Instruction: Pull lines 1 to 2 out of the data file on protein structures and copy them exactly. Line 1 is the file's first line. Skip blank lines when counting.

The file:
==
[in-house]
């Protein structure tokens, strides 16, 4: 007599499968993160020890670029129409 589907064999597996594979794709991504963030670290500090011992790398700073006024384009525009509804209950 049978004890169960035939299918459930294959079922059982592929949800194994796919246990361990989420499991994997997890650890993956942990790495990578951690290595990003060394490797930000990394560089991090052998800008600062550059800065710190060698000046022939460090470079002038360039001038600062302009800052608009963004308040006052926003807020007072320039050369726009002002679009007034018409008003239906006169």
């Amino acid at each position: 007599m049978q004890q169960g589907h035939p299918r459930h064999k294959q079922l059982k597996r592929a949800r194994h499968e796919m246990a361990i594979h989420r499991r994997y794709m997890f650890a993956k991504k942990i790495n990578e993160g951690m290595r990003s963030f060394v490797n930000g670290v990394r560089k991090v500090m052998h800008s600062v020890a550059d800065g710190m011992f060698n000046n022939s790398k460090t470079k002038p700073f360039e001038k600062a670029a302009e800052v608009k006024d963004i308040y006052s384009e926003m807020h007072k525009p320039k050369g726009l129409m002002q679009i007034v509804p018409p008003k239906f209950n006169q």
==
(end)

[in-house]
């Protein structure tokens, strides 16, 4: 007599499968993160020890670029129409 589907064999597996594979794709991504963030670290500090011992790398700073006024384009525009509804209950 049978004890169960035939299918459930294959079922059982592929949800194994796919246990361990989420499991994997997890650890993956942990790495990578951690290595990003060394490797930000990394560089991090052998800008600062550059800065710190060698000046022939460090470079002038360039001038600062302009800052608009963004308040006052926003807020007072320039050369726009002002679009007034018409008003239906006169």